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Taking a Gap Year: Career Planning sub-module 4 of 5

Are you thinking about taking time off before starting your post secondary education? This period of time off, also know as a gap year, can be a useful way to prepare for your education and learn more about yourself.

Tips

  • Identify your purpose(s).Your gap year will be most successful if you know what you want to accomplish and how you will accomplish it.
  • Explore interests and skills.Whether you’re travelling, taking classes, or working, this can help you develop skills for a future program or decide what you want to do.
  • Check out classes to develop skills.Part-time college courses, adult high school classes, and city recreational programs are all good ways to work on skills and interests before beginning a full-time program.
  • Research your travel plans.Get information about the different work and volunteer programs and the associated costs, and be aware of any travel requirements.
  • Create a budget to save money.There are resources that can help you learn how to create a budget and apps to help you keep track.

Resources

Employment Resources

Budgeting Resources

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Everything You Wanted to Know About Gap Years but Were Afraid to Ask!

What is it?

Are curious about gap years? Watch the video or read the information below.

A gap year is time off before you start full-time college or university. We say ‘gap year,’ but it doesn’t need to last a year; it can last from a few months to a few years. You have to figure out what is best for you. It is not just time off to do nothing. It can be an important opportunity for you to get to know yourself and what you want. You might want to take a gap year for any of the reasons below:

  • learn more about yourself
  • work on skills for a future college program
  • explore things you are interested in
  • save some money for tuition costs

Gap years are more popular in Europe, but they are catching on in Canada and the US because students and post-secondary institutions are discovering the benefits of them. Harvard University encourages their first year students to defer admissions for a year to take a gap year. Harvard says that students return motivated and higher performing, and that they see the purpose of attending the university. Princeton University uses the term “bridging year” to describe a gap year as a bridge between finishing up high school and beginning post-secondary.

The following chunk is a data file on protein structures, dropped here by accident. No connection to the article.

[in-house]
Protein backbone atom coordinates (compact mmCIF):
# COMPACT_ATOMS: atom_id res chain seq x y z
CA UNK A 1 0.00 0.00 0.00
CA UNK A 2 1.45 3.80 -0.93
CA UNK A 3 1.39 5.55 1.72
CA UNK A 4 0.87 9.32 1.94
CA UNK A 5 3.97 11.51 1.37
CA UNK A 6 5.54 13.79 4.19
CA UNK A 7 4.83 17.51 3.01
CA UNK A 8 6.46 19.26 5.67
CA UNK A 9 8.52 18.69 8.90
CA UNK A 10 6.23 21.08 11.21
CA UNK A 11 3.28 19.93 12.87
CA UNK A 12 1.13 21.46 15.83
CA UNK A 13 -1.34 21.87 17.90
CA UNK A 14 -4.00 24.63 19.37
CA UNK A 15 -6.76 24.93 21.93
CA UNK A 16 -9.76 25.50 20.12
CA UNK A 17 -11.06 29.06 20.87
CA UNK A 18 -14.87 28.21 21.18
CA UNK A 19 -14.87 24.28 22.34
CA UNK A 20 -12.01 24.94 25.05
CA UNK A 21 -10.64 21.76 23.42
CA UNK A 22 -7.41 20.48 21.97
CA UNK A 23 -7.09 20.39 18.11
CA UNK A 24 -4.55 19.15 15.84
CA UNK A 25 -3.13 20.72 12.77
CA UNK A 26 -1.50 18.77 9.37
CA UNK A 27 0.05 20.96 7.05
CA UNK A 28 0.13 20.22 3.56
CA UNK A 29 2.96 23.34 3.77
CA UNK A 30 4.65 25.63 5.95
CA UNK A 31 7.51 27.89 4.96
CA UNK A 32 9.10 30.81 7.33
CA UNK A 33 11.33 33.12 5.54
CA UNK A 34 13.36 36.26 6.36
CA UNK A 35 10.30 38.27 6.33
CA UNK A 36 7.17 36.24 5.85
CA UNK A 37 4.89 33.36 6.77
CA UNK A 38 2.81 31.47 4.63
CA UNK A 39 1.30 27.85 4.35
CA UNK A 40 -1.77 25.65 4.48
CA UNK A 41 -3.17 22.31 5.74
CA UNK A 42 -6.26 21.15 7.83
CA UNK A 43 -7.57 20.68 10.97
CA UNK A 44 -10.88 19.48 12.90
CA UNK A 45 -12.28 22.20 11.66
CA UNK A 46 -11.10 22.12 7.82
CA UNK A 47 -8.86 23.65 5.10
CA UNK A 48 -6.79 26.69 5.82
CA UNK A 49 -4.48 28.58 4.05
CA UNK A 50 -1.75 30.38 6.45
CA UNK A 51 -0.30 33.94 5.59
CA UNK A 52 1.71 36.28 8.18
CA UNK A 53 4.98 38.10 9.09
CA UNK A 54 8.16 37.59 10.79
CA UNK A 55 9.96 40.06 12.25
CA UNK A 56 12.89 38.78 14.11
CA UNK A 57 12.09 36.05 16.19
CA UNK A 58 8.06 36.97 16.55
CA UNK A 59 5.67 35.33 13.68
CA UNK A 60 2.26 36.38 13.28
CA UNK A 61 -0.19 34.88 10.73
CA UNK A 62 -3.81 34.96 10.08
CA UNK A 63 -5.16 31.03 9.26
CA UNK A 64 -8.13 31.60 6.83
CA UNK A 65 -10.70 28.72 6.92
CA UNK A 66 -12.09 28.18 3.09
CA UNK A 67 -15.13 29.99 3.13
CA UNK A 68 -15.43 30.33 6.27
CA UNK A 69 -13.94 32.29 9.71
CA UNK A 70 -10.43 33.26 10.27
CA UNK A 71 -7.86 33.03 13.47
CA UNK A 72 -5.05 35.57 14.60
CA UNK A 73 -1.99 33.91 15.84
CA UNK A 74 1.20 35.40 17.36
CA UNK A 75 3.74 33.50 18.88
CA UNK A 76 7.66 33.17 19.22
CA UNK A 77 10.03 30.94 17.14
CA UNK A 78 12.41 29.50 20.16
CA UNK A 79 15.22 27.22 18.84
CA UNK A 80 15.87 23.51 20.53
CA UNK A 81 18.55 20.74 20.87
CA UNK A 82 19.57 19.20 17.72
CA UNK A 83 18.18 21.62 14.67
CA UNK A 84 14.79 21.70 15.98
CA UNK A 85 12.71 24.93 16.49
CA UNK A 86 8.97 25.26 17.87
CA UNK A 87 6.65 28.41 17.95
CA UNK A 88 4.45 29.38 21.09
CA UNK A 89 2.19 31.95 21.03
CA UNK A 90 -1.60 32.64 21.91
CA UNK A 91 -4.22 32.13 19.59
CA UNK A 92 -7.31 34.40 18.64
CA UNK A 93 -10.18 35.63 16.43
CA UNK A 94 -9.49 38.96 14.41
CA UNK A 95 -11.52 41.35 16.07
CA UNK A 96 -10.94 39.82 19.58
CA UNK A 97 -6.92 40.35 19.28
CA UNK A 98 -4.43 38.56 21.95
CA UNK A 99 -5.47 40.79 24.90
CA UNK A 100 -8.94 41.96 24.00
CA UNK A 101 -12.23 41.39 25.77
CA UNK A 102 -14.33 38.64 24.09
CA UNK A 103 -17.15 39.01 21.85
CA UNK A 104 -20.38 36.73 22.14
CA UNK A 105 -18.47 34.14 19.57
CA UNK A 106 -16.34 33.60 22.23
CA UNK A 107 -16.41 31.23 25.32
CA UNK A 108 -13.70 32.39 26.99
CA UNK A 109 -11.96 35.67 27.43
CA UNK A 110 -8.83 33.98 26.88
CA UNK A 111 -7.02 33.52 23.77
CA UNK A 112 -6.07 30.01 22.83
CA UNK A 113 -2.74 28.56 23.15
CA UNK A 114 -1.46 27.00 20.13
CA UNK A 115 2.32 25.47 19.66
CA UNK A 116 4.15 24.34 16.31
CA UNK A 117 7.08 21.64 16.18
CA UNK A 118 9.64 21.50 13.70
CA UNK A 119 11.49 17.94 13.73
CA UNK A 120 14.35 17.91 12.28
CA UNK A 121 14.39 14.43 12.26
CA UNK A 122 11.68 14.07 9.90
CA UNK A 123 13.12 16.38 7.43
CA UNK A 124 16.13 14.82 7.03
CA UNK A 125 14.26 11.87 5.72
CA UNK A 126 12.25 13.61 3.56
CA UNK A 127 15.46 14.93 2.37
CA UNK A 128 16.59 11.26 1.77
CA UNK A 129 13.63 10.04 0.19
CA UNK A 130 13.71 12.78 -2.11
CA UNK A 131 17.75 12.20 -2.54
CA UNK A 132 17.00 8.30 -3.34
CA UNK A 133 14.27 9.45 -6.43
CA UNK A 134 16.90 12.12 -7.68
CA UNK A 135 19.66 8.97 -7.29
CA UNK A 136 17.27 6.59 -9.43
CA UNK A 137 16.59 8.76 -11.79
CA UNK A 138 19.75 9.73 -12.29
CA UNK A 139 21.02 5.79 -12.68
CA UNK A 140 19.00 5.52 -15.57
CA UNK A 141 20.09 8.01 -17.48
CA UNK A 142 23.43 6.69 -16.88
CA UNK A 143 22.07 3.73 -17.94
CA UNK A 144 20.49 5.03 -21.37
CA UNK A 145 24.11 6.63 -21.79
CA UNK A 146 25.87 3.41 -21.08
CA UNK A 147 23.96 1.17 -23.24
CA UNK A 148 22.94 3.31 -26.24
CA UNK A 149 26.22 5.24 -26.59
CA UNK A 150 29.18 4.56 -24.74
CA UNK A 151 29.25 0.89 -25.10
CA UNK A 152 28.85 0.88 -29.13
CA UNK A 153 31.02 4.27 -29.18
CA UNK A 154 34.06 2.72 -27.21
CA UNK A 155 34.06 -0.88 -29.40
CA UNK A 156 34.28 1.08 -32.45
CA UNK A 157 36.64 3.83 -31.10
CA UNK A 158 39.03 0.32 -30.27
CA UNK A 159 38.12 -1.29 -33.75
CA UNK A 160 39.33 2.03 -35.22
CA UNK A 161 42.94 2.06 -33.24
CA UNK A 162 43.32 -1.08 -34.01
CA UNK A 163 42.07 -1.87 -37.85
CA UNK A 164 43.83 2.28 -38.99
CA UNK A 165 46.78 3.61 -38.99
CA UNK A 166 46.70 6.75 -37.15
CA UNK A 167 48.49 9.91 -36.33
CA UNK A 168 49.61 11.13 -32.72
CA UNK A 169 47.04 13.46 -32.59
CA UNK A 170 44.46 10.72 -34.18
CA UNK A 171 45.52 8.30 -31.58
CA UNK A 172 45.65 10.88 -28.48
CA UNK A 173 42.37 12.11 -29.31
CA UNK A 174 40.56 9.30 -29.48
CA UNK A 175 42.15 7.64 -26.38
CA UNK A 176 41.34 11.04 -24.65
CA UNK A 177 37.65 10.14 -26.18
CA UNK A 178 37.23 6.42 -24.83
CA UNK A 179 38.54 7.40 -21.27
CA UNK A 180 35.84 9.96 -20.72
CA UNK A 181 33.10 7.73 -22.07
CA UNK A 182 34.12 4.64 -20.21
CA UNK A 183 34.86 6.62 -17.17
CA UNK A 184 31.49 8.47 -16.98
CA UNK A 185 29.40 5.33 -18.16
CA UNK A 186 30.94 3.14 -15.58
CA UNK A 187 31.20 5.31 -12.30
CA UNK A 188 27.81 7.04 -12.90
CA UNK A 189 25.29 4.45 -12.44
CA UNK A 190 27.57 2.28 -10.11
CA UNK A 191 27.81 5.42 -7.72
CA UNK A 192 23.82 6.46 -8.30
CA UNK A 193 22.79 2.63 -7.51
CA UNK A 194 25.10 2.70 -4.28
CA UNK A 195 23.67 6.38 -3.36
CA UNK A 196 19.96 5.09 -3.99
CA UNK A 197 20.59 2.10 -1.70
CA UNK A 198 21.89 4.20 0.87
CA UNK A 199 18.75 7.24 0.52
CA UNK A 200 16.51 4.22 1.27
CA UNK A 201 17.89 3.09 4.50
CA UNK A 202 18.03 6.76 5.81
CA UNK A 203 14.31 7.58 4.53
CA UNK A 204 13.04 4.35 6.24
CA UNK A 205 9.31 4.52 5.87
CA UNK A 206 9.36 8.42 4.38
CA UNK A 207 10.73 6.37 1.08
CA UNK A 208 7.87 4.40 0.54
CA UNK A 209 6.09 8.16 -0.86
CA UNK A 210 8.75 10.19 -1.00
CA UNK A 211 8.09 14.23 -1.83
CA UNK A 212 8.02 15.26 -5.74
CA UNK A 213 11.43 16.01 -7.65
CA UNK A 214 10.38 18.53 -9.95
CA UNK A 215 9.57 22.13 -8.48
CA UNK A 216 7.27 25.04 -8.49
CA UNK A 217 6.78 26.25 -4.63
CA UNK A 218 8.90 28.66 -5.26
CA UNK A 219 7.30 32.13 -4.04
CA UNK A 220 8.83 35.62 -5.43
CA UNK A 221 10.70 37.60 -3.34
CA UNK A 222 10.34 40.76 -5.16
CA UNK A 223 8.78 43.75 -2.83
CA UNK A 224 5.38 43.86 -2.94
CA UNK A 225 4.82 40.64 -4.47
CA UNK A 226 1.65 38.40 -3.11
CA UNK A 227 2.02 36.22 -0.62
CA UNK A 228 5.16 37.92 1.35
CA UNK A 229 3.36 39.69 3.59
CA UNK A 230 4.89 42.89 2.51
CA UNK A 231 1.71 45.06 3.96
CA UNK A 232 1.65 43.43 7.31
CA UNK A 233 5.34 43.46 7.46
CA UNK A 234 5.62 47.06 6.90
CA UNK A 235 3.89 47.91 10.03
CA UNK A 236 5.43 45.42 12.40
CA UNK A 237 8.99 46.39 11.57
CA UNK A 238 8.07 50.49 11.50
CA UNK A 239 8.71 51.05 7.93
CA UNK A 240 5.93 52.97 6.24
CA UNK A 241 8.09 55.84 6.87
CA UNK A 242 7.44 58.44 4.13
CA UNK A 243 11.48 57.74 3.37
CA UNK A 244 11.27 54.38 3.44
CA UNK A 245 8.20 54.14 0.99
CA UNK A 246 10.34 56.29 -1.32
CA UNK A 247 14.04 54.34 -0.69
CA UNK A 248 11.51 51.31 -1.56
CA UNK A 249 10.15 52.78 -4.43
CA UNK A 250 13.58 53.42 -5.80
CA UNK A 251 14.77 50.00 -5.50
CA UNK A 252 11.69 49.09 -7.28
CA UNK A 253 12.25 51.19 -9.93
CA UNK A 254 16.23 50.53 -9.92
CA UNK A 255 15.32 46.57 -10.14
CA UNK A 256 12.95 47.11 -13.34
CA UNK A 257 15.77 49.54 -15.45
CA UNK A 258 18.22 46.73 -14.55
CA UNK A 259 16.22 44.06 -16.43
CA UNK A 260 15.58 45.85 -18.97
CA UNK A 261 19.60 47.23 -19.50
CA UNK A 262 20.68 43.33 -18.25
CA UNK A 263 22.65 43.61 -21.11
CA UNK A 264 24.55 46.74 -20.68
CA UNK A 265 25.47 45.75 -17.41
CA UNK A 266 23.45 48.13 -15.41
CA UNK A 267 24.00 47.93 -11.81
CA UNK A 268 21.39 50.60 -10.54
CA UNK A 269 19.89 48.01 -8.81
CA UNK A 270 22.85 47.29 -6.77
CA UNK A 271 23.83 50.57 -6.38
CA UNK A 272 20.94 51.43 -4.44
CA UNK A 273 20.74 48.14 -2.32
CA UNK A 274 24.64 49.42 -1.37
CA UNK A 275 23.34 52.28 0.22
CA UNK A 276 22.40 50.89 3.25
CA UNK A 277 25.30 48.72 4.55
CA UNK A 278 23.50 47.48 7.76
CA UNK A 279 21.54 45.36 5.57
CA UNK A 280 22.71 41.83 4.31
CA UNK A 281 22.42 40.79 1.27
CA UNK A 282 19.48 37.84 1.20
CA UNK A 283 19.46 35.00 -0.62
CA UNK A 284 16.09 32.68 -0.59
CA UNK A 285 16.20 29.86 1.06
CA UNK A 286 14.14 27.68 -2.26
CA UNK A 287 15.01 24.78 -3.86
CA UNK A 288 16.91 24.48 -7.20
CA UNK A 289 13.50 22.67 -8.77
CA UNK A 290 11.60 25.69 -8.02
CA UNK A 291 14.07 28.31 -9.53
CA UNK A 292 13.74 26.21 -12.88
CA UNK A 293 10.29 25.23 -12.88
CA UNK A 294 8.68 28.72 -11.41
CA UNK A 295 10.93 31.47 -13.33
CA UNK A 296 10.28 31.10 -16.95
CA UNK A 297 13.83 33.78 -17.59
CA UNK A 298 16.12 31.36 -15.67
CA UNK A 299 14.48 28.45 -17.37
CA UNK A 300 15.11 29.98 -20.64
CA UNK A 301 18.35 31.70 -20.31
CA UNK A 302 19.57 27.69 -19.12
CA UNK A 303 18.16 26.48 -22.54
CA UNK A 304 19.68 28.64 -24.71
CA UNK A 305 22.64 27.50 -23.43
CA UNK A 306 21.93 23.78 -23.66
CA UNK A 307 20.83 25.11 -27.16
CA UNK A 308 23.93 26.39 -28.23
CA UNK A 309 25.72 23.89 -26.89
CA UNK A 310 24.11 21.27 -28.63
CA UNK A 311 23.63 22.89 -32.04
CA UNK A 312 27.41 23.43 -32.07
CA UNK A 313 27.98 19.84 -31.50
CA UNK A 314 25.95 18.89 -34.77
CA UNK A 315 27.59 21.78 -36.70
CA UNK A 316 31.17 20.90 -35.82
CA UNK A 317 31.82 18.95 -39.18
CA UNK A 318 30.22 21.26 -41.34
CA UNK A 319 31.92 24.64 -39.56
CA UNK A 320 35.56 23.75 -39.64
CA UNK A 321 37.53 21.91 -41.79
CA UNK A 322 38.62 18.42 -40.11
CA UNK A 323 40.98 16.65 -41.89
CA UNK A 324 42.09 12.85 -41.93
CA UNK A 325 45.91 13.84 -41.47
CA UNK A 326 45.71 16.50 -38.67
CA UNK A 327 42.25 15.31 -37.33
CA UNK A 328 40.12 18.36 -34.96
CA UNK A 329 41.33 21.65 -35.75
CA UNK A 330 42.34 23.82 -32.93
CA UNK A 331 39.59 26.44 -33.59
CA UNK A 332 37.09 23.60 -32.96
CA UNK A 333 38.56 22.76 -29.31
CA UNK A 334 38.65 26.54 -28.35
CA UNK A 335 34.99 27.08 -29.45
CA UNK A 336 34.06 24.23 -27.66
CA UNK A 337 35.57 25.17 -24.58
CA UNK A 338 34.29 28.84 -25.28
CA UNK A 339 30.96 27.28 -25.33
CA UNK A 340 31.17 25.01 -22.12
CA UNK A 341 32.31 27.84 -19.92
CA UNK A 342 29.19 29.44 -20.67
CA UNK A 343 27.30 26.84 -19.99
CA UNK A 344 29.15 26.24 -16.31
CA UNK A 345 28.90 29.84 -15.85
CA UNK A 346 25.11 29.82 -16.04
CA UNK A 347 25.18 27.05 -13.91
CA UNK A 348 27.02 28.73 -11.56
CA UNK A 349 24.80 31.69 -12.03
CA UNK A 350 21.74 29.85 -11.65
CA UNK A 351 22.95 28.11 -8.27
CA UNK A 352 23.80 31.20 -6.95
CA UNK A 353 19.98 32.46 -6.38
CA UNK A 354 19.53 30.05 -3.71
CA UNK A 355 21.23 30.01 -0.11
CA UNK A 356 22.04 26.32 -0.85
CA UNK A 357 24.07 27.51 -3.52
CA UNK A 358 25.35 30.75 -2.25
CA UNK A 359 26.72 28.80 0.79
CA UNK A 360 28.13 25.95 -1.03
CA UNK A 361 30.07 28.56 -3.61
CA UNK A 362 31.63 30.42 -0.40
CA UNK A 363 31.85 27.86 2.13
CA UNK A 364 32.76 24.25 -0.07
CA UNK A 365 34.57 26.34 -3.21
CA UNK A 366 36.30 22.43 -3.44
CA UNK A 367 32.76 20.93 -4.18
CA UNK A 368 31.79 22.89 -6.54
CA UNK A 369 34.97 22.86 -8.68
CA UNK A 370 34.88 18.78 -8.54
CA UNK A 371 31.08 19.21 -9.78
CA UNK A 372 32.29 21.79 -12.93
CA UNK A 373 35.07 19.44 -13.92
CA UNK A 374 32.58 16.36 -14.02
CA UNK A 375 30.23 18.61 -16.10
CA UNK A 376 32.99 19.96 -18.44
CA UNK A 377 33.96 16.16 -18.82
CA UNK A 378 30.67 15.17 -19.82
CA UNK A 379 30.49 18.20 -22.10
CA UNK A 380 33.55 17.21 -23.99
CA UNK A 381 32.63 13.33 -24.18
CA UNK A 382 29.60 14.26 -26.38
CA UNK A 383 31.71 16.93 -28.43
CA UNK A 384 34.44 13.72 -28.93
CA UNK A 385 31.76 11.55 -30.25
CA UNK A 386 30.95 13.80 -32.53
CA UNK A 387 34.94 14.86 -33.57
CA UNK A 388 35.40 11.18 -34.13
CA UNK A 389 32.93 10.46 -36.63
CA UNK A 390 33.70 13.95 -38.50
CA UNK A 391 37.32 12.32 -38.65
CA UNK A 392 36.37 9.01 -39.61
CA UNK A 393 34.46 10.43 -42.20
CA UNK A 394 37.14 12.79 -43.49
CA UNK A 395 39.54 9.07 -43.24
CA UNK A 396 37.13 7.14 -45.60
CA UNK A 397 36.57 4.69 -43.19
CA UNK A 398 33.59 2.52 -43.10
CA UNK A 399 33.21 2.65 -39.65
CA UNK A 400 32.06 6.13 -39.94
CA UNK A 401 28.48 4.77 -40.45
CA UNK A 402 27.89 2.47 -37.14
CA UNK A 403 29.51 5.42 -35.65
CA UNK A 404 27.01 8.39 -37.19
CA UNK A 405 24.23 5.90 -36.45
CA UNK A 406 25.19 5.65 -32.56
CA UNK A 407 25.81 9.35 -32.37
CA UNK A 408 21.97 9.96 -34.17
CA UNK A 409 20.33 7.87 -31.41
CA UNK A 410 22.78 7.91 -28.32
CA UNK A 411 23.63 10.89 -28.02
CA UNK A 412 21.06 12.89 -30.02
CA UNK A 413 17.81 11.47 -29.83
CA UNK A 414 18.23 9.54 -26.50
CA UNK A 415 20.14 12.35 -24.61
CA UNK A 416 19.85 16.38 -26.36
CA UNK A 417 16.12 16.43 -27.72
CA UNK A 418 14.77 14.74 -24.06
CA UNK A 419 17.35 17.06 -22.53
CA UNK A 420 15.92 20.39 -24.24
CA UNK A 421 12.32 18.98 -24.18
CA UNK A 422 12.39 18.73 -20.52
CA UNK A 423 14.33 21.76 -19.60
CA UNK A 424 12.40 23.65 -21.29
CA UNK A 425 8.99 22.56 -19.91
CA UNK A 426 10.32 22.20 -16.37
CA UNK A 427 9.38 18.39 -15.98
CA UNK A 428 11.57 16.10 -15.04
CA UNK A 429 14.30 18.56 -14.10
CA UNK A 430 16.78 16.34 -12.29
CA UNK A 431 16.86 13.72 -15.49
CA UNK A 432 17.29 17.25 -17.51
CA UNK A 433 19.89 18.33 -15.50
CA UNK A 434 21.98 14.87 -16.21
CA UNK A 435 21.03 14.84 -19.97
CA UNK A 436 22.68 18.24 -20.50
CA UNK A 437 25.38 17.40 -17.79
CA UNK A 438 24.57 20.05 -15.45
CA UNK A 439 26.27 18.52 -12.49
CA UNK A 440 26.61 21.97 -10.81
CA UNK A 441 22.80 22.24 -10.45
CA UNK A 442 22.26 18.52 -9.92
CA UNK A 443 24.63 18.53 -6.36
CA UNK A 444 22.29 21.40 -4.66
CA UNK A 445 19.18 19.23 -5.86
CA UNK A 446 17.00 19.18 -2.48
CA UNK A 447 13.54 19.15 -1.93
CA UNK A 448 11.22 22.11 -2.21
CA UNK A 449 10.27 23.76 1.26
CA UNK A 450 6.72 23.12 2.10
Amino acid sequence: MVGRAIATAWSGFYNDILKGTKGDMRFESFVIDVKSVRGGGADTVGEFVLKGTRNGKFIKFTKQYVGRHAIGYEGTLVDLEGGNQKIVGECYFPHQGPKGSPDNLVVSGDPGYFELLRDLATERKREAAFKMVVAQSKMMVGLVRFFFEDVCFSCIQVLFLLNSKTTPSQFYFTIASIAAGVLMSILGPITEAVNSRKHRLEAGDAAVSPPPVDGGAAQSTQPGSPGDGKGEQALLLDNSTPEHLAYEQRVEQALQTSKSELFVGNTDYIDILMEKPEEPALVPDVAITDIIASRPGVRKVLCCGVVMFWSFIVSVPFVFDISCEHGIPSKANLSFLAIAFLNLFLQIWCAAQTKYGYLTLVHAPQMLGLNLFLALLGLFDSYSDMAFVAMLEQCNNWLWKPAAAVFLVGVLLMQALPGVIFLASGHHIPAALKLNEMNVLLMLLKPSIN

Getting Started With Planning

In order to make your gap year worthwhile, it is important to think about why you want to take a gap year and what you hope to accomplish. This can also help you figure out if taking a gap year is the right decision for you. Watch the video and follow the steps below to start planning.

Brainstorm and write down all the reasons you want to take a gap year.

To help you think of reasons, consider these questions:

  • Who am I? Think of interests you want to explore, your personality strengths (adaptable, outgoing etc.), and your values (learning new things, helping others, etc.).
  • What is important to me? Think about what is important for you to get out of your gap year, such as learning a new skill, becoming aware of interests, having a different experience, meeting new people, etc.
  • What do I want in my life? Brainstorm what you know you want and think about how a gap year could help on your path. You don’t have to know everything about what you want in life because having new experiences develops values and interests. Consider some of the things you do know, e.g. travel, learn a new language, or go to post-secondary.

These are tough questions, so spend some time really thinking about the answers.

For example:

Peter brainstormed all the reasons he might like to take time off. He came up with reasons such as learning more about himself, saving money, recharging after high school, traveling, figuring out what he wants to do, getting better marks in a course that he needs to get into the college program he wants, and becoming more sure that he picked the best program.

To be sure that a gap year is the best choice for you, think about the potential benefits and any concerns you have:

Write down all the pros and cons you can come up with for taking a gap year.  What are your main concerns? You can then research to determine if your concerns are realistic.

For example:

A concern could be “I will be behind all my friends.

What does “behind” mean?

  • You might start post secondary education after friends, but will you really be behind if you are doing something that helps you know yourself?
  • Considering how many students switch programs, take breaks, or leave post secondary studies, you might not be behind them at all.

From the list you brainstormed in Step 1, identify a couple of key goals for your gap year. These goals should be clear and realistic. Once your goals have been identified, you need to begin to plan for how you will accomplish them. Check out the information in Ways to Explore for help with this.

Information for Parents

Is your child thinking about taking a gap year? Watch the video or read the information for parents below.

Many parents can be apprehensive about their child taking a gap year. You may be worried that your child will never get a post-secondary education, that they will fall “behind” their peers, or that they will be wasting a year. You may also have safety concerns if your child is travelling.